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Re: pterosaur launching tactics
"Quetz, by contrast, wasn't even at the size limits for a quad launching
pterosaur at 200-250 kg or so (maximum, fully fueled mass)."
So, if I read that correct, you're saying that there's room for _more_
mass using quad lauching? How heavy could they get? I've been asked a
couple of times about the mass of Hatzegopteryx recently, y'see, and all
my answers have accounted to is 'heavier than Quetzalcoatlus'. I haven't
played around with Hatzegopteryx mass beyond a very simple extrapolation
of my Quetzalocatlus mass (450 kg or thereabouts, I think): would this
hit your maximum? And does this take into account safety factors? It's
been a while since I looked at this stuff (and I'm sure you're more
informed on it, anyway), but I think animal bones are worked to take
something like 5 times their 'normal' loading - just to be safe if they,
you know, stumble a bit or run into a tree or whatever. Were pterosaur
limbs similarly engineered?
Palaeobiology Research Group
School of Earth and Environmental Sciences
University of Portsmouth
Tel: (44)2392 842418
>>> Michael Habib <email@example.com> 09/06/08 7:25 AM >>>
> MPUM 6009, as you can see, retains the long legs of its ancestors,
> something all other pterosaurs lack. A pterosaur with such proportions
> would have about as much luck with a quadrupedal launch as a lemur.
Actually, it looks to me like it could crouch with the hindlimbs, tip
forward onto the wings, and launch from that position. Just a quick
impulse, look, however. I haven't worked on that animal - maybe it was
a bipedal launcher. If so, I imagine it was among the only biped
launching pterosaurs (though other small species could biped launch, on
occasion, if they really needed to - not as effective as quad launch
though, by a long shot).
> On the other hand, Quetzalcoatlus, IMHO, seems well equipped for
> terrestrial locomotion, able to move about quadrupedally and to lift
> its wings readily. It also seems to have the best proportions in the
> hind limb and pelvis of the latter three to launch bipedally. I
Except that it is simply to large to launch in that matter - much too
large. Also, Quetzalcoatlus (and Azhdarchidae in general, really) has
more adaptations for powerful quad launch than practically any other
pterosaur. It's actually the extreme example of quad launch ability -
the mechanical signal is very strong. Even simple calculations
indicate that quad launch would be very powerful, but bipedal launch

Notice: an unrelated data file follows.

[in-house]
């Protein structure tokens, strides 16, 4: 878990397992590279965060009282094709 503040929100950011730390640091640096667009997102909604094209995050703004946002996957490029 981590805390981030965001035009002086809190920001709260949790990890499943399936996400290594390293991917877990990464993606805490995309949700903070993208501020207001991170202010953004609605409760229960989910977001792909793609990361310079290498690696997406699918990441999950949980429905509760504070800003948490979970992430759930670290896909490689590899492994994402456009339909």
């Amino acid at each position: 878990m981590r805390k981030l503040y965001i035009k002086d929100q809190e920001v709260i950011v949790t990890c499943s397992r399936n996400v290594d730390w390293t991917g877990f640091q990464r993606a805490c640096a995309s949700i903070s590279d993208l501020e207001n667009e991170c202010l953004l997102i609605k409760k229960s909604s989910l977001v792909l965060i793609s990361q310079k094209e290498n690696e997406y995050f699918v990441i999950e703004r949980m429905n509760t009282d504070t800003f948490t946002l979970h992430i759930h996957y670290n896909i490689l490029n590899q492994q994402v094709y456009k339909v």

would be essentially impossible.
I caution against getting too caught up in the qualitative look of limb
lengths and resting position - one really needs to look at the
quantitative mechanics to make assessments of launch ability. The
hindlimbs in Quetz, for example, may be nice and long for a pterosaur,
but they are also unable to sustain the forces required for a bipedal
> n any case, among the pterodacs, the ability to extend the wings
> laterally while bipedal might have been sufficient to enable that
> first flap to get airborne (without hind limb assist), and thus they
> may have been, in a strict sense, launched by their forelimbs.
No flying vertebrate alive today launches in this manner, not even
hummingbirds (which still get some hindlimb impulse). In fact, that
launch kinematic would fail to get almost any mid to large sized
pterosaur into the air at all, unless they had one heck of a gust.
Even small pterosaurs could not launch bipedally without a hindlimb
impulse. Remember, flying animals do not just flap themselves into the
air - they have to generate some airspeed to reach their launch window,
and this is done by pushing off the ground. 90% of the initial impulse
for launch comes from the hindlimb in terrestrial birds - even in small
species (Earls, 2001). The impulse can be either bipedal or
quadrupedal, but quad launching is much more powerful and is much more
effective for elevating the animal high enough for flapping. A quad
launch is required to get to large azhdarchid sizes - birds maxed at
around 80 kg, and that was near the limit given structural scaling and
mechanical capacity. Quetz, by contrast, wasn't even at the size
limits for a quad launching pterosaur at 200-250 kg or so (maximum,
fully fueled mass).
Also note that because a quad launch produces a more powerful initial
push from the ground, and thus produces faster launch speed, it also
has the effect that the required amplitude for the first flapping
strokes is reduced. At the other end of the spectrum, a pterosaur
trying to launch with no push at all would need very deep flapping